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Date and Time: Thursday 2 February 2023, 3:00 pm (UK GMT)

Venue: MS Teams/Hybrid (Richard Doll Building, L1 Main Meeting Room)

To Join: This is a free event, which will be taking place both in-person and online via Zoom/Microsoft Teams. To register your interest in attending this talk please click HERE


In recent decades, a so-called ‘Credibility Revolution’ has taken microeconomics by storm, transforming economists’ research methodologies and means of acquiring data, while also upending status hierarchies within the discipline. In the U.S., this has been especially true for fields such as health economics, in which newly available experimental and administrative data have resulted in a deluge of randomized controlled trials and natural experiments based on policy reforms. Drawing on a comprehensive analysis of the relationship between economics and social policy, this presentation will contextualize the so-called ‘Credibility Revolution’ with a more nuanced historical account of the trajectory embarked upon by health economists in the U.S. Despite claims that health economics has only become a credible empirical enterprise in the last 2-3 decades, the talk will shed light on the centrality of earlier, less theoretically sophisticated modes of empirical analysis to the recent history of health economics. Given that much of the latest research in health economics is of considerable relevance to decisionmakers in both policy settings and the private sector, this has implications for understanding both the history of health economics as well as the broader influence of economics as a form of technical expertise. The talk will conclude with some reflections on the similarities between health economics and comparable fields such as the economics of education, as well as on the difference between the role of health economics in the U.S. vs. countries with universal healthcare systems.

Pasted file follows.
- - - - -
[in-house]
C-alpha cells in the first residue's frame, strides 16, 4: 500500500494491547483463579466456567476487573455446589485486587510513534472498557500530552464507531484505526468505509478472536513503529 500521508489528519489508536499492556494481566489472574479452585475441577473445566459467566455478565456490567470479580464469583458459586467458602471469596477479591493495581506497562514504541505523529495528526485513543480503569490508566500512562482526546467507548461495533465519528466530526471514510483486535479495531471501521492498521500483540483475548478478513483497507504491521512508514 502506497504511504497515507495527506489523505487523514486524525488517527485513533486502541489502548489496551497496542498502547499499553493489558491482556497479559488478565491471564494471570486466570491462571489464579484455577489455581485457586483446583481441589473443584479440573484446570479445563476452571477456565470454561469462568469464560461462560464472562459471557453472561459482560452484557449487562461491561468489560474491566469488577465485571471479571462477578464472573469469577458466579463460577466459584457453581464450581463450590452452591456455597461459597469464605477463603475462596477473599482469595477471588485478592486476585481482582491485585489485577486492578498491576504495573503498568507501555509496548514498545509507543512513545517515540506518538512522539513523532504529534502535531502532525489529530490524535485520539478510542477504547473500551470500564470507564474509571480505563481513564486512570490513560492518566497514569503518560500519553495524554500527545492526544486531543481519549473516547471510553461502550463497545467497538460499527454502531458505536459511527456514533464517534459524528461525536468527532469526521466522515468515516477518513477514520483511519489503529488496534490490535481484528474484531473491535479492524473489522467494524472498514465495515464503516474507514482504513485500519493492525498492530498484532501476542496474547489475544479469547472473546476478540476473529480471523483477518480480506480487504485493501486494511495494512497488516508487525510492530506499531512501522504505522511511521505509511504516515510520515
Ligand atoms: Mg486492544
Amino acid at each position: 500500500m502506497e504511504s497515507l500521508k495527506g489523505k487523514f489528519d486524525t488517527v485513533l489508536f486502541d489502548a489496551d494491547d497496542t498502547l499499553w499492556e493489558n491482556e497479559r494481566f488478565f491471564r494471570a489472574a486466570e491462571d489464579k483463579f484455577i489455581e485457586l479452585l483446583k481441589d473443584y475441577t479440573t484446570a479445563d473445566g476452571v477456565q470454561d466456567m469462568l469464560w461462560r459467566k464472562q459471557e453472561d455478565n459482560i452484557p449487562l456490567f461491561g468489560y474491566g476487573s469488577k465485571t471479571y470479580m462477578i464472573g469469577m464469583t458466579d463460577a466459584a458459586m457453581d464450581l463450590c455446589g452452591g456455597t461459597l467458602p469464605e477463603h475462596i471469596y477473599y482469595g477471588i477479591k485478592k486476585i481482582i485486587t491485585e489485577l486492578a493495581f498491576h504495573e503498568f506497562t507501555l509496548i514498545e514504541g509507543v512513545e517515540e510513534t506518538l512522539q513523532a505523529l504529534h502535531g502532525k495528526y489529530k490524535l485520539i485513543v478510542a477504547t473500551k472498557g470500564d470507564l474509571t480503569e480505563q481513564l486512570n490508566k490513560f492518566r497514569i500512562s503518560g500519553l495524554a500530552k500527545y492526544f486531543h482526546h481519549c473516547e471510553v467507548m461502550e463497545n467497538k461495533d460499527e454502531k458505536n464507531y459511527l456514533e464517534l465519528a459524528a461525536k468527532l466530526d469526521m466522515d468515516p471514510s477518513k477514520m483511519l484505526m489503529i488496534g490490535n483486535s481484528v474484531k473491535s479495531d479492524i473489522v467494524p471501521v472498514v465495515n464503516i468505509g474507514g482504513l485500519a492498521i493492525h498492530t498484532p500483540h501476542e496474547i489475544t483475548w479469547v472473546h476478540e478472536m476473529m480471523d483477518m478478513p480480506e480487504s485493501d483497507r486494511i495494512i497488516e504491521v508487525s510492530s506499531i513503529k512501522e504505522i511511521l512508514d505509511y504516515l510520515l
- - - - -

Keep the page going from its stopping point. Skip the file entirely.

Zachary Griffen is a Ph.D. Candidate in Sociology and Instructor at the UCLA Institute for Society and Genetics. As a sociologist of expertise, his work elucidates the influence of quantification processes on social policy in the United States. His book project, Expertise and the Enigma of Policy Influence: How Interventions in Healthcare and Education Changed Economics, 1950-2022, is the first comprehensive, comparative history of the role economists have played in U.S. healthcare and education policy. Research for this project on health economics excavates the field’s theoretical and practical origins in the mid-twentieth century, traces the rise of new analytic techniques such as cost-effectiveness analysis, and documents the significance of the ‘Credibility Revolution’ in applied microeconomics from its origins in field experiments like the RAND Health Insurance Experiment to the latest quasi-experimental methods for establishing causal inference.